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DigiPen Institute: building the game development workforce

This school was created by the owner of a computer animation and simulation company

Creating computer games is a far greater challenge than playing them. DigiPen Institute of Technology (Redmond, WA) grew out of the need for professional game developers. The school now offers baccalaureate and graduate programs in computer science, game design, digital arts and related areas.

“When DigiPen started in 1988, the digital game industry was young. Our founder, Claude Comair, couldn’t find enough qualified people to work at his computer simulation and animation company,” says Angela Kugler, vice president for external affairs.

In 1990 Comair started a training program in 3D computer animation to meet his company’s needs. In 1994, he partnered with Nintendo of America (Redmond, WA) to offer a two-year diploma in 2D and 3D programming.

By 2002, DigiPen programs were accredited, with added humanities courses. The school now offers seven baccalaureate majors to 964 undergraduates, and two masters programs, in computer science and fine arts, to ninety-one graduate students. Branch campuses are open in Singapore and Spain. “By the time students graduate from DigiPen, they have developed a large portfolio of work and accomplishments,” Kugler says.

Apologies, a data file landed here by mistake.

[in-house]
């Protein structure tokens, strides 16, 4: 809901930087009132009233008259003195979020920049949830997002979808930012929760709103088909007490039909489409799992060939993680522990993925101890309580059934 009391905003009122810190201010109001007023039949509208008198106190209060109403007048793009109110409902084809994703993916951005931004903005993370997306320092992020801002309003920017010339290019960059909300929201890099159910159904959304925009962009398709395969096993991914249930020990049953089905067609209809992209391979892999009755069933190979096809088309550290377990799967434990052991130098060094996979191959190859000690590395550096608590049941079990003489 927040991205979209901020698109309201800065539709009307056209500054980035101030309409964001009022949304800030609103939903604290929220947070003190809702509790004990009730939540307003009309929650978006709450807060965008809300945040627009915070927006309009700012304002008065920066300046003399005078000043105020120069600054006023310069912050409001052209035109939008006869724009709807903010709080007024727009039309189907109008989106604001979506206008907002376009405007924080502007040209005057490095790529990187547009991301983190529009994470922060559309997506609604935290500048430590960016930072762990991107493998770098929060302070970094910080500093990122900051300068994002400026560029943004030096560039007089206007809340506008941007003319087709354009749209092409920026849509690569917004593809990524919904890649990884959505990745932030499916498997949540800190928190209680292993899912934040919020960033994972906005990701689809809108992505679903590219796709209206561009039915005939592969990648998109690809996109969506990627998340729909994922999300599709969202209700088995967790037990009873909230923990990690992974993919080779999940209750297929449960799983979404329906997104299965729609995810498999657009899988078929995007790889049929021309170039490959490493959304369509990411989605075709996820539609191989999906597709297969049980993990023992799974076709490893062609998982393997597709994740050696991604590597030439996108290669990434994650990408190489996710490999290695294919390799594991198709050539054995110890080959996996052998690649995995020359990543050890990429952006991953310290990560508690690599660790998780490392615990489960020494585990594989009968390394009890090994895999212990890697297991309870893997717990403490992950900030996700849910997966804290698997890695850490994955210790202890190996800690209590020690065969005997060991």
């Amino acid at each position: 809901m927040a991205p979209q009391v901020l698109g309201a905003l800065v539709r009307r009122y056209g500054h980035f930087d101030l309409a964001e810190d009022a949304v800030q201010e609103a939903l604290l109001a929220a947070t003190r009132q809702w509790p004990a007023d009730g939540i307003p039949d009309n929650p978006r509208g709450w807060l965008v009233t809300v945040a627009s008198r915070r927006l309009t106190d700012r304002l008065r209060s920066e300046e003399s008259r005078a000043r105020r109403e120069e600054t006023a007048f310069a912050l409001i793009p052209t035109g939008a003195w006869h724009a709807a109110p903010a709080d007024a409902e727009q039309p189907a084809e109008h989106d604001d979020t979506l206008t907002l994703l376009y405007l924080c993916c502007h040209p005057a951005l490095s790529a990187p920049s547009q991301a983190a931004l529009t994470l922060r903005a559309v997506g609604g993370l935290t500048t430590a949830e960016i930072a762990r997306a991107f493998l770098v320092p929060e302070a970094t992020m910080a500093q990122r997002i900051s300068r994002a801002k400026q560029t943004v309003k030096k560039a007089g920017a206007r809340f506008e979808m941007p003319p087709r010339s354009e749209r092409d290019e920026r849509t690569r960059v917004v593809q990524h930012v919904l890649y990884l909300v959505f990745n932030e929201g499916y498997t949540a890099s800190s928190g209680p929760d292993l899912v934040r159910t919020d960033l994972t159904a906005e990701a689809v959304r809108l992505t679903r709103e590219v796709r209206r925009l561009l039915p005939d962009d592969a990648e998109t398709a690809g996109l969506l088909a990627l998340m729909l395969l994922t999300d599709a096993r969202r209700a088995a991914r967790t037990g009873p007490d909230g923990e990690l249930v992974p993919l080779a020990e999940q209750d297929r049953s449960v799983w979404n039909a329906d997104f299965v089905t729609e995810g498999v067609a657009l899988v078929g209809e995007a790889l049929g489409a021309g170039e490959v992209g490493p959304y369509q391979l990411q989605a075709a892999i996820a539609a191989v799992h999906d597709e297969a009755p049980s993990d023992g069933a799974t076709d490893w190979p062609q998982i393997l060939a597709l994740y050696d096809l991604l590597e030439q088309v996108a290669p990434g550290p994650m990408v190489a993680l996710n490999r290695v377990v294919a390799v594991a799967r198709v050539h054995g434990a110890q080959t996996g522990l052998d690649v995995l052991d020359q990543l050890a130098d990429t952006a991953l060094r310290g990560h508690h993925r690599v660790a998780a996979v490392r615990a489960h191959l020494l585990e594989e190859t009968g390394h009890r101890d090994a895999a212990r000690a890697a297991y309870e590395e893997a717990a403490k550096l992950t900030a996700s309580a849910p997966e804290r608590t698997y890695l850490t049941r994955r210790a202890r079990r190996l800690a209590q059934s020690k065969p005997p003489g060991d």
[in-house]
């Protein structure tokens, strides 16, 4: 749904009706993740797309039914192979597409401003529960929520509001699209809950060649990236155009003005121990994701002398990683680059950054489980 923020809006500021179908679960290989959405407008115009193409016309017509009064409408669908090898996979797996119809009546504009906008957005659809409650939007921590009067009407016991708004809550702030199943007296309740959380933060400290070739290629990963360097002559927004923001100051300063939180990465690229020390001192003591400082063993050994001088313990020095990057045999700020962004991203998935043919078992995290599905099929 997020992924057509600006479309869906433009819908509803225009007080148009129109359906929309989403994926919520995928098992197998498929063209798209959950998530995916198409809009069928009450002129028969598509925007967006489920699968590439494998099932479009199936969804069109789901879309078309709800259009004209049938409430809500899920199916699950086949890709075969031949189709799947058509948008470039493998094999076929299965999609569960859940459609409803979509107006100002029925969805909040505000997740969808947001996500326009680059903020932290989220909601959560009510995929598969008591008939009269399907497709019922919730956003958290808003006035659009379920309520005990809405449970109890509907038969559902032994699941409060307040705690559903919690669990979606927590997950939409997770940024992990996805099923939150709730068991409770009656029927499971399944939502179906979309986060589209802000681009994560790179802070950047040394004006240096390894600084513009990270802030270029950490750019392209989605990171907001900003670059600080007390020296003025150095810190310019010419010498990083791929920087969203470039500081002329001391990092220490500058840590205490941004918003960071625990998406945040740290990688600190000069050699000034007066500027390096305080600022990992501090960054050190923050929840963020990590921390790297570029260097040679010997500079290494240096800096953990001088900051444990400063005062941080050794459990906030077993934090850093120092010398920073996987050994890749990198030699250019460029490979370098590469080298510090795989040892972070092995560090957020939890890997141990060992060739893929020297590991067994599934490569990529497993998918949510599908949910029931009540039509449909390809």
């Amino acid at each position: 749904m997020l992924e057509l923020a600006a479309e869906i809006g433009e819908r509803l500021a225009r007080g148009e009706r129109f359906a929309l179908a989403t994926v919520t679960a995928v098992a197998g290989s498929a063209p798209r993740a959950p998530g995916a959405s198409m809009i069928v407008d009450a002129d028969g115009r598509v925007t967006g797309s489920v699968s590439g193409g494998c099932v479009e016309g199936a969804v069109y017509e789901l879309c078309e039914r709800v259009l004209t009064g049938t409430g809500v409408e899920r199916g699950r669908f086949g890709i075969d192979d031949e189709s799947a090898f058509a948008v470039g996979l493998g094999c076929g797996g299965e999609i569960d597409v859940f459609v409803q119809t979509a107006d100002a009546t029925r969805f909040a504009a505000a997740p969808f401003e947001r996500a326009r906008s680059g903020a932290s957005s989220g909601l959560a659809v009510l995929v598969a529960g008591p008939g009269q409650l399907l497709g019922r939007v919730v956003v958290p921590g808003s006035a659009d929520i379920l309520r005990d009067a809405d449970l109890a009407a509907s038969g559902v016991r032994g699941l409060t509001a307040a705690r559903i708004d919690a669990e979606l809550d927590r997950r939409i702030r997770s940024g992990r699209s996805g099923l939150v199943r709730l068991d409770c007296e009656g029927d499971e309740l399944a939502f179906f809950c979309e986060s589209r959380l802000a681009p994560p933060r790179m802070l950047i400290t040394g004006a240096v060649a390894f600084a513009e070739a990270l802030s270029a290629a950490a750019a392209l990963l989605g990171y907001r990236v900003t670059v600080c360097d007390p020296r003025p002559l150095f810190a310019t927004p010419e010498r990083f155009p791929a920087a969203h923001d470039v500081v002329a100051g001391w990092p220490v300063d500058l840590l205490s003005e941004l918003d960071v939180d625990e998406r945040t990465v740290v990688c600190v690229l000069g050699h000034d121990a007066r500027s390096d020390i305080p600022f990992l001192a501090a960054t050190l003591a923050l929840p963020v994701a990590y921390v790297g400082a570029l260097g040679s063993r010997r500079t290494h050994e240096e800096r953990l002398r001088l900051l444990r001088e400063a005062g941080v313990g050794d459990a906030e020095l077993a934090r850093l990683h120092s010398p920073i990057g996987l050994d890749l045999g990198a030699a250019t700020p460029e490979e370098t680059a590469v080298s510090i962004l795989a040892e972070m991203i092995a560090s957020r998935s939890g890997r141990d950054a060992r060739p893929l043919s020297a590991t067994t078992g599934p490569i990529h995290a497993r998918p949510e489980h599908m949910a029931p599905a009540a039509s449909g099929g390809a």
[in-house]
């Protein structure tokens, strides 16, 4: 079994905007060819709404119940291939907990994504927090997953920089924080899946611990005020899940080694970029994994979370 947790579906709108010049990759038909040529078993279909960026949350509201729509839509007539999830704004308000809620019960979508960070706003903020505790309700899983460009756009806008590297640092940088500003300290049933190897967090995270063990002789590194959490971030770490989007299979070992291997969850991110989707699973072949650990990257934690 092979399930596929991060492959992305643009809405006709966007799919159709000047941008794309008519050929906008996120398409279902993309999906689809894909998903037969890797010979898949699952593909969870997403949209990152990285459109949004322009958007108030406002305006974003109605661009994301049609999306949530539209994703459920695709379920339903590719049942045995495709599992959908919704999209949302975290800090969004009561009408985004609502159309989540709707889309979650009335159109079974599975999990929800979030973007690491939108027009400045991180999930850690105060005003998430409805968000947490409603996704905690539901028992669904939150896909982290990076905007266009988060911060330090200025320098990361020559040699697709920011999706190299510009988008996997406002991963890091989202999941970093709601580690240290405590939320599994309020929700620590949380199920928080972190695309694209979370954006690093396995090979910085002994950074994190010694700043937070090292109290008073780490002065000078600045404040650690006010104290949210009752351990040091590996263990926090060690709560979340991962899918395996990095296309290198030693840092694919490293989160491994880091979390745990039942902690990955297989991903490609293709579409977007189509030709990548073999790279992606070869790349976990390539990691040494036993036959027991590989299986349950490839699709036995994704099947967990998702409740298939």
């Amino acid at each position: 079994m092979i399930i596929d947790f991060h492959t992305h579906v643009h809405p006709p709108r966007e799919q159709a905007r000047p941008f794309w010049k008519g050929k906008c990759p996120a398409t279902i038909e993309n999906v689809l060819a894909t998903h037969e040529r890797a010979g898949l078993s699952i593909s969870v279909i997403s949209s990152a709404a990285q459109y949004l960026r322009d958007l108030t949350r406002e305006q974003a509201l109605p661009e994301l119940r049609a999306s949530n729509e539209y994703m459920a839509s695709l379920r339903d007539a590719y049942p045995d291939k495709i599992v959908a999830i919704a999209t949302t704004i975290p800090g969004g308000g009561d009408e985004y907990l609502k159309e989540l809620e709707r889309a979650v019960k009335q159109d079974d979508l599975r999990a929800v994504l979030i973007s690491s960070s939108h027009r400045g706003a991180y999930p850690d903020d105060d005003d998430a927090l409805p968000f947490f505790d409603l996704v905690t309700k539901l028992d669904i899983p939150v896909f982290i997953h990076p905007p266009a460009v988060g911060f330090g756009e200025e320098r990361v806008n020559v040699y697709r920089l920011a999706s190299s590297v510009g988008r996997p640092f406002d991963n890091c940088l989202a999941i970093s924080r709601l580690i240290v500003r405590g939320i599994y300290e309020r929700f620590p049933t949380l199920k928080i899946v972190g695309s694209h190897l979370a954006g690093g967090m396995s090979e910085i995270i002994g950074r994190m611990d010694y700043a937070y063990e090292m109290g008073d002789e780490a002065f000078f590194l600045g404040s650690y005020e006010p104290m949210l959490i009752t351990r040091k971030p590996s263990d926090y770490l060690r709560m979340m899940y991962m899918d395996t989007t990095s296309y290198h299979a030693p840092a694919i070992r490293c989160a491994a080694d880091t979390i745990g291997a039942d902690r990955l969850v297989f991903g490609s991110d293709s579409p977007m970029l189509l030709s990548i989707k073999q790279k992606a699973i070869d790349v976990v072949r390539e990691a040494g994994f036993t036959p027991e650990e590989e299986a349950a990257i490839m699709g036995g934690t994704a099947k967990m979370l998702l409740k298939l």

One student’s story
“We use games because they are interesting and creative, but they are really very complex pieces of software,” says Kugler. “Artificial intelligence, physics, graphics, audio, so many things are tied in. Games happen in real time and can be networked so hundreds or thousands can play simultaneously.”

Mastering that complex technology attracts students with varied backgrounds. Kori Loomis decided to enroll after earning her bachelor of music in vocal performance with a minor in communications from Pacific Lutheran University (Tacoma, WA) in 2009. She had taught English in Japan for two years. She enjoyed teaching, but loved video games, too. Her older brother had earned a masters degree from DigiPen and currently designs casino games for a company in Reno, NV.

Loomis is passionate about music, but it hadn’t given her the background she wanted for a technology-related career. She decided to get a second bachelors degree, in engineering and sound design, so she enrolled at DigiPen.

“A BS from DigiPen is comparable to a masters degree from other schools,” she says. “It’s a really strong program, well known throughout the industry. Students work hard, but it’s worth it.”

Her original degree made her ineligible for most scholarships, but she found financial assistance from the school and the state to help pay her way. Scholarships for merit, art and need have doubled in recent years, Kugler notes, and that trend is expected to continue. DigiPen has established a foundation and is proceeding with efforts to make scholarships available to more students. Direct corporate support is key, Kugler adds.